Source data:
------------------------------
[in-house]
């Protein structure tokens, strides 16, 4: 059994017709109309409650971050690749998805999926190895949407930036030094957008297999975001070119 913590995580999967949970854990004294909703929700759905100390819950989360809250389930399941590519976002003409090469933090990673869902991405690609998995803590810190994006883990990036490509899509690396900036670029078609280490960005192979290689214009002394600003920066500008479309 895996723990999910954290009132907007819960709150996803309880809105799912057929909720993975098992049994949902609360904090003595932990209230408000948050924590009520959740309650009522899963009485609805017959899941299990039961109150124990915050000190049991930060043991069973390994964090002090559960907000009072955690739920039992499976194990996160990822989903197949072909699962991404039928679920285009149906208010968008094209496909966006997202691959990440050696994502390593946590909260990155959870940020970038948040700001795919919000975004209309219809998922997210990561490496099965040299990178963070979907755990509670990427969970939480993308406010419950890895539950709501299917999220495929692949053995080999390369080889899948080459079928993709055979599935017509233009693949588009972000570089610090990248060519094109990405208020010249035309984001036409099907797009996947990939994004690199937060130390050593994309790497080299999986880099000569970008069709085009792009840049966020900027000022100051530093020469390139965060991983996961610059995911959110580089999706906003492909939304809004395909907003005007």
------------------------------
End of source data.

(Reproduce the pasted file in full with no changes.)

[in-house]
């Protein structure tokens, strides 16, 4: 059994017709109309409650971050690749998805999926190895949407930036030094957008297999975001070119 913590995580999967949970854990004294909703929700759905100390819950989360809250389930399941590519976002003409090469933090990673869902991405690609998995803590810190994006883990990036490509899509690396900036670029078609280490960005192979290689214009002394600003920066500008479309 895996723990999910954290009132907007819960709150996803309880809105799912057929909720993975098992049994949902609360904090003595932990209230408000948050924590009520959740309650009522899963009485609805017959899941299990039961109150124990915050000190049991930060043991069973390994964090002090559960907000009072955690739920039992499976194990996160990822989903197949072909699962991404039928679920285009149906208010968008094209496909966006997202691959990440050696994502390593946590909260990155959870940020970038948040700001795919919000975004209309219809998922997210990561490496099965040299990178963070979907755990509670990427969970939480993308406010419950890895539950709501299917999220495929692949053995080999390369080889899948080459079928993709055979599935017509233009693949588009972000570089610090990248060519094109990405208020010249035309984001036409099907797009996947990939994004690199937060130390050593994309790497080299999986880099000569970008069709085009792009840049966020900027000022100051530093020469390139965060991983996961610059995911959110580089999706906003492909939304809004395909907003005007």